Avon, $7.99, ISBN 978-0-06-173395-6
Historical Romance, 2009
I have to say this about Gaelen Foley’s My Wicked Marquess: not every author has the temerity to kick start her story with a train wreck. Our heroine, Daphne Starling, is one of those heroines who, in her determination to spread the love and save the kids in the seediest part of town, brings with her two young twin siblings as bodyguards. You can imagine what happens, I’m sure. Fortunately, our hero Max “Demon Marquess” St Albans, happens to be around to prevent our heroine from becoming another rape-cum-murder victim in this dangerous world. I tell you, I can’t wait to follow more of Daft Daphne’s adventures in playing the heroine to assuage her sense of self-importance.
Okay, let’s go back a bit. Max is part of an ancient organization called the Order of Saint Michael the Archangel. They use the Inferno Club as a front for their covert activities, feuding with the Promethean Council, who are the bad guys. The Promethean Council are the bad guys who plot to take over the world for kicks. The good guys on the other hand snatch young kids like Max and separate them from their families, putting the kids through all kinds of not-so-pleasant indoctrination methods because we all know you aren’t a romance hero until you have something to angst over. Okay, we all know romance heroes will angst over their stubble if they are given the chance, so the recruitment method of the St Michael’s Order does seems a bit too drastic for me.
Anyway, Max is back in England after kicking French rear ends in the Continent, and now he wants to settle down. Daphne is definitely not at the top of the list of eligible candidates for matrimony that his solicitor has prepared for him (she is at the bottom, in fact), but the fact that she publicly jilted his childhood nemesis has him intrigued. Like any good Angst and Kung Fu Hero would do, he stalks her out and follows her around as she attempts to come to a gruesome end (see my first paragraph), becoming more enamored of her “selflessness” and “courage” in the process. He doesn’t want to believe that she is the right person to give him well-pedigreed blue-blooded children as well as respectability and social cachet, but there is something about this spoiled reckless hoyden that gets his blood running. And no, we aren’t talking about the possibility of her dying in a self-inflicted disaster one of these days, leaving him free to play the merry widower.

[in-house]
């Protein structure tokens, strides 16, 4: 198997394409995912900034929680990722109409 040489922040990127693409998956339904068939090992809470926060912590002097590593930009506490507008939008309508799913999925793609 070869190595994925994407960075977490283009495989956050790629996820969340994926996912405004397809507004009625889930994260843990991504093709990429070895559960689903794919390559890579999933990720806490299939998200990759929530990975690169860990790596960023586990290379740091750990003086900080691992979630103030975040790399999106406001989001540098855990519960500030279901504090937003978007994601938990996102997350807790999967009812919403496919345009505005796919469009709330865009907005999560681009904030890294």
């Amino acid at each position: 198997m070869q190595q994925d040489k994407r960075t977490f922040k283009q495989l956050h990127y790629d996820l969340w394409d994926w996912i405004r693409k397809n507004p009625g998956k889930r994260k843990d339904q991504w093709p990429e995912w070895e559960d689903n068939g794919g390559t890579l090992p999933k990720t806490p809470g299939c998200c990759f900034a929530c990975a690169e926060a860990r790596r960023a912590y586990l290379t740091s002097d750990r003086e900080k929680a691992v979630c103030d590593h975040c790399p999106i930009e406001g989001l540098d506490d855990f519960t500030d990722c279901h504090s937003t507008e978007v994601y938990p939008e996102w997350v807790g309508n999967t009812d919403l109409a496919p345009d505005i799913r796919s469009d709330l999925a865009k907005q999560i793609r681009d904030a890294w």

My Wicked Marquess is actually more of a “first book in a series” kind of story than a standalone romance because once Max and Daphne are established to be a couple early in the story, the author proceeds to bring in various subplots designed to introduce future story lines and future heroes in the series. I’m not sure whether I can understand the logic of some of the St Michael Order people’s plans (playing the bad guys to wage war on the bad guys who are playing the good guys, for example), but there are plenty of fantastic over-the-top elements here that I have come to expect and even enjoy from this author. It’s just too bad that I feel all these elements actually weaken the romance, because the main characters never get any decent character development.
And I really don’t like Daphne. Obviously, I can’t stand her reckless and thoughtless antics. Also, she doesn’t come off like a do-gooder as much as she’s determined to play the do-gooder so that she can find more excuses to believe that she is a better person than her stepmother and those people who turned against her after she publicly jilted Albert Carew. For a do-gooder, she has remarkably few charitable thoughts for her fellow human beings. Instead, she’s busy being a petulant twit. Max is a more likable character, but he could have avoided all that drama with Daphne when it comes to their marriage if he would get a clue and give the woman some flowers and sweet nothings once in a while. Daphne is a 13-year old girl trapped in a 21-year old’s body – she can’t be managed by an alpha male like a typical submissive Harlequin Presents virginal farm girl, after all. All things considered, though, Max and Daphne are pretty bland one-dimensional characters – feisty nitwit and the moody undercover hero. The conflicts fueling their relationship aren’t strong enough to keep me interested in their story.
My Wicked Marquess could have been a typical example of a story by this author that I enjoy – over-the-top good and evil conflicts, melodramatic angst, and all – if the author has focused more on the romance, let the heroine grow up a little bit more, and let the main characters enjoy their time in the sun instead of making them compete with sequel baits for my attention. As it is, this one does have its moments, but I’ve read better books by this author.